If you want to copy multiple files to different remote directories, SCP is usually used. But SCP does not allow you to specify multiple target addresses on a single command, so you have to use multiple SCP commands.
scp -v /file/source1/* [email protected]_server:/file/destination1 scp -v /file/source2/* [email protected]_server:/file/destination2 scp -v /file/source3/* [email protected]_server:/file/destination3
How to copy multiple files to different remote directories with one command?
The simplest solution is to useSSHFSMap the remote address to the local, and then use the CP command. This requires access to SFTP.
mkdir host_server sshfs [email protected]_server:/file host_server cp /file/source1/* host_server/destination1 cp /file/source2/* host_server/destination2 cp /file/source3/* host_server/destination3 fusermount -u host_server rmdir host_server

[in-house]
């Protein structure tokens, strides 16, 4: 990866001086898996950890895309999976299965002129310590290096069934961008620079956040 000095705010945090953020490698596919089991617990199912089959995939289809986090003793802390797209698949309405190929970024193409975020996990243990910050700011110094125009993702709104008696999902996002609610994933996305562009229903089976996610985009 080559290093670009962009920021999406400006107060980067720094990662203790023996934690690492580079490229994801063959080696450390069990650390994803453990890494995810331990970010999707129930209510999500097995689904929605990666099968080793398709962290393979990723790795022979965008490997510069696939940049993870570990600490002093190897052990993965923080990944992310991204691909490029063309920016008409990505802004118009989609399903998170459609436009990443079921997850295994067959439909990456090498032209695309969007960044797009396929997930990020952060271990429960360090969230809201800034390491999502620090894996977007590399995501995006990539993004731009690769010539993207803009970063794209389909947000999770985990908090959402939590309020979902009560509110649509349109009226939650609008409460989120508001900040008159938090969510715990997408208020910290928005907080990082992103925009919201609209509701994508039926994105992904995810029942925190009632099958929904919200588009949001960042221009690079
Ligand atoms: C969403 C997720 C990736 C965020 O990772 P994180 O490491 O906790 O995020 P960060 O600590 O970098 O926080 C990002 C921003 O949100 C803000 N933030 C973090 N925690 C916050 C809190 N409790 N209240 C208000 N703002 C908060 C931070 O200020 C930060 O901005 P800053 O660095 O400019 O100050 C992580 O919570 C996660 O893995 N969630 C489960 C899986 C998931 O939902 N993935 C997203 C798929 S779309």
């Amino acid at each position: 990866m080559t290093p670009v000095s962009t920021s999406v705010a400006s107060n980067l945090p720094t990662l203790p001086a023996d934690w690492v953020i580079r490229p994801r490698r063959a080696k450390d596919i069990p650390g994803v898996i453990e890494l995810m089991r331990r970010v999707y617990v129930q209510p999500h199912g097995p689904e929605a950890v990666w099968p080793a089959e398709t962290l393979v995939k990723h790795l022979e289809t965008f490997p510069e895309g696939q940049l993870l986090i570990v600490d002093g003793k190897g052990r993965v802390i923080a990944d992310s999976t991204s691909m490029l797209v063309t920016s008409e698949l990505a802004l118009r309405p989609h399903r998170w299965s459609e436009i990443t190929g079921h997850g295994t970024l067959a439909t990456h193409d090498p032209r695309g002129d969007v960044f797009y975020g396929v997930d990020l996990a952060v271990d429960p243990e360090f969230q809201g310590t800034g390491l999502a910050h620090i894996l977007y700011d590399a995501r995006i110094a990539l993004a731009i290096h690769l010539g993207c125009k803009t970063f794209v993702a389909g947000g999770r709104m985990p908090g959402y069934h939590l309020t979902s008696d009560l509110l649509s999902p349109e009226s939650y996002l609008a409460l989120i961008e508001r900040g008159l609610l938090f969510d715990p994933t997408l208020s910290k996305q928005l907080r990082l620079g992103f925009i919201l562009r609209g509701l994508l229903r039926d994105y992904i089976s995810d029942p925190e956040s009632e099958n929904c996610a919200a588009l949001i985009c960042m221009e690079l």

Another solution is to organize the files locally, and then copy the whole structure. This requires Rsync
mkdir destination1 destination2 destination3 ln -s /file/source1/* destination1 ln -s /file/source2/* destination2 ln -s /file/source3/* destination3 rsync -a --copy-unsafe-links destination1 destination2 destination3 [email protected]_server:/file rm -r destination1 destination2 destination3
The third is to continue to use SCP, but you need to open a master connection to point to the server first.
Add in ~ /. SSH / config
ControlMaster auto ControlPath ~/.ssh/control:%h:%p:%r
If you start an SSH session with the same user, port, machine as the existing connection, the second session will be tunneled to the first one. Establishing a second connection does not require re authentication and is fast.
You can continue to use SCP, but avoid entering your user name and password every time.
Create a key pair and inject the private key into the key agent
ssh-add ~/.ssh/id_rsa, so you don’t have to type anything every time you connect.
However, options 3 and 4 are only a compromise.